Any magic item has a caster level that was set when the item is created (see page 215 in the Dungeon Master's Guide). An item's caster level determines all the level-based variables that apply to any spell or spell-like effects that the item can produce, such as range and duration. An item caster level also determines the item's own saving throw bonuses (see the next section).
Magic staffs have fixed caster levels, just as other magic items do; however, a staff user can use her own caster level for spells she uses from the staff if her caster level is higher than the staff's. When a staff wielder uses her caster level for a spell from a staff, also apply any caster level increases that would apply to the user's spells. For example, a staff of fire has a caster level of 8. If a character who can cast spells as a 16th-level wizard uses the staff, she can trigger spell effects from the staff as a 16th-level caster. If that user also has the archmage's spell power ability (which increases caster level by +1), the character casts spells from the staff as a 17th-level caster, just as she would cast her own spells.
Damage to Magic Items
When a magic item is subjected to a magical attack, it can make a saving throw just as a creature can (though it is still just an object unless it is intelligent). A magic item's saving throw bonus equals 2 + one-half its caster level (round down). Use the same bonus for all the item's saves (Fortitude, Reflex, or Will). The only exceptions to this are intelligent magic items, which make Will saves based on their own Wisdom scores.
A magic item is "subjected" to a magical attack when it is unattended when the attack strikes (that is unless no creature holds or carries the item at the time of the attack), when the attack specifically targets the item, or when the wielder rolls a natural 1 on his save. This rule applies even when the wielder doesn't survive the attack.
Even if the wielder rolls a natural 1 on his save, only one exposed item is subjected to the attack (see page 177 in the Player's Handbook).
A magic item has basically the same hit points and an Armor Class as a nonmagical item of the same kind. Tables 9-8 through 9-12 in the Player's Handbook cover Armor Class and hit points for objects. A magic weapon, shield, or suit of armor gains +2 hardness and +10 hit points per point of enhancement bonus it has. (This doesn't quite match the text in the Dungeon Master's Guide, but the D&D FAQ and the errata for the Dungeon Master's Guide both contain corrections.) The item gains extra hardness and hit points only for its actual enhancement bonus, not for the effective enhancement bonus used to determine its price. For example, a +2 flaming longsword costs as much as +3 longsword, but it has only 4 points of extra hardness and 20 extra hit points.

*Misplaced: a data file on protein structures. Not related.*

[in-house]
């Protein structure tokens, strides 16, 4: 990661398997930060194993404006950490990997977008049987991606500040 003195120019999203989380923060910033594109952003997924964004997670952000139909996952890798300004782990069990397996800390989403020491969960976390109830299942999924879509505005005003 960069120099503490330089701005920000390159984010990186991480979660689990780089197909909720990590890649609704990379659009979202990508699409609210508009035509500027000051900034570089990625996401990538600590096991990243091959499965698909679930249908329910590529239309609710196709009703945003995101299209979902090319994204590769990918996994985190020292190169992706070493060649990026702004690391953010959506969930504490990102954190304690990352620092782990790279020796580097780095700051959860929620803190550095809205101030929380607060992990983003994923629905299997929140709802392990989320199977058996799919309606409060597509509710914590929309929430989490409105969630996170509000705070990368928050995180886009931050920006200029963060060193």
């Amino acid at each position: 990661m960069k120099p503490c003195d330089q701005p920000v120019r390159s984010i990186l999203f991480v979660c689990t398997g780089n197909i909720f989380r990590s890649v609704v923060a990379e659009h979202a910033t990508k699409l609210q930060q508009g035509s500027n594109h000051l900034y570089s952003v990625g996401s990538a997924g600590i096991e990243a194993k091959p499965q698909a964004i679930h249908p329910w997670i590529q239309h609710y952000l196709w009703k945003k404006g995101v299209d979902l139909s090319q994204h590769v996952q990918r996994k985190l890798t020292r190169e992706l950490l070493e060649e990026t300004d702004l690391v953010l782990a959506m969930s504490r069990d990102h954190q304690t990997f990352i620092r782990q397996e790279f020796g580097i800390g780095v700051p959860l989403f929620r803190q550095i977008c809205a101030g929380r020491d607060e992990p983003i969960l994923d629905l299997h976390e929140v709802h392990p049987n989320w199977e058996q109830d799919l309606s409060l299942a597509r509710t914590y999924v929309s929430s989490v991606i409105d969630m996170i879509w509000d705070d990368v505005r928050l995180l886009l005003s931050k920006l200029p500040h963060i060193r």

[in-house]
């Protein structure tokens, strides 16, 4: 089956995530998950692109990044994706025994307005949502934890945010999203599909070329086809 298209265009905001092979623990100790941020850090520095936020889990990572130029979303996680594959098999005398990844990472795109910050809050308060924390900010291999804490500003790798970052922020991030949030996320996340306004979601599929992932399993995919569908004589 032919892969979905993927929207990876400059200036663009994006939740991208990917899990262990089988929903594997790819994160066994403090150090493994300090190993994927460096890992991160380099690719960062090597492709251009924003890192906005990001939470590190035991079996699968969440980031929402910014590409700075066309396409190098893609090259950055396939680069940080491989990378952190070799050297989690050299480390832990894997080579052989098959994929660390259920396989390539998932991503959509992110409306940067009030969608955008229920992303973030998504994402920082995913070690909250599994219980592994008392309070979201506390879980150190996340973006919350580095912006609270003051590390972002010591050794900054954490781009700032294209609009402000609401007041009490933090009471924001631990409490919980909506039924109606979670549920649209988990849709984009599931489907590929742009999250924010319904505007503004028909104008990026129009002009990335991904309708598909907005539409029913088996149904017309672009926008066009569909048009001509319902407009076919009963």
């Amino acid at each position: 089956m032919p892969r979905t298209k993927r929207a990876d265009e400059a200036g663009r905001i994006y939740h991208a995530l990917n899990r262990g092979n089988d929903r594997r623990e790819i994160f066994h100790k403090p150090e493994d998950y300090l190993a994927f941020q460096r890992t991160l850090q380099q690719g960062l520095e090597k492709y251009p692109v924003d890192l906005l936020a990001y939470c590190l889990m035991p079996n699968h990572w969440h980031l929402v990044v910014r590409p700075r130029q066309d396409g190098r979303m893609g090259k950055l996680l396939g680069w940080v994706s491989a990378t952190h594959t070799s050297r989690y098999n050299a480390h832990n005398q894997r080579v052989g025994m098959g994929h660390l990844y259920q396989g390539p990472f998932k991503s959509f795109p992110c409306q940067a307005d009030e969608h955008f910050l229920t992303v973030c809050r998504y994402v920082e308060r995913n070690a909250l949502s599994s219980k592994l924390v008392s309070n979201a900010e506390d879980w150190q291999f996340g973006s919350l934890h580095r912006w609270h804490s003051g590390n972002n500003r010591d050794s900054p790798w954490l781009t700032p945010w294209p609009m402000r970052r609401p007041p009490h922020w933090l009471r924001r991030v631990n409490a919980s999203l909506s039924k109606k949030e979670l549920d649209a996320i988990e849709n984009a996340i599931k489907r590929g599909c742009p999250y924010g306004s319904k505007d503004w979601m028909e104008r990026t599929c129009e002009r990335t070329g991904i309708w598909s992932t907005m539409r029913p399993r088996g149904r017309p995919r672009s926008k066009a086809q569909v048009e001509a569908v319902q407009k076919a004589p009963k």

Items that don't have enhancement bonuses don't gain any extra hardness or hit points. If you'd like to make magic items in your game a little more durable, consider giving magic rings, rods, staffs, wands, and wondrous items an extra point of hardness and an extra 5 hit points.
About the Author
Skip Williams keeps busy with freelance projects for several different game companies and was the Sage of Dragon Magazine for 18 years. Skip is a co-designer of the D&D 3rd Edition game and the chief architect of the Monster Manual. When not devising swift and cruel deaths for player characters, Skip putters in his kitchen or garden (rabbits and deer are not Skip's friends) or works on repairing and improving the century-old farmhouse that he shares with his wife, Penny, and a growing menagerie of pets.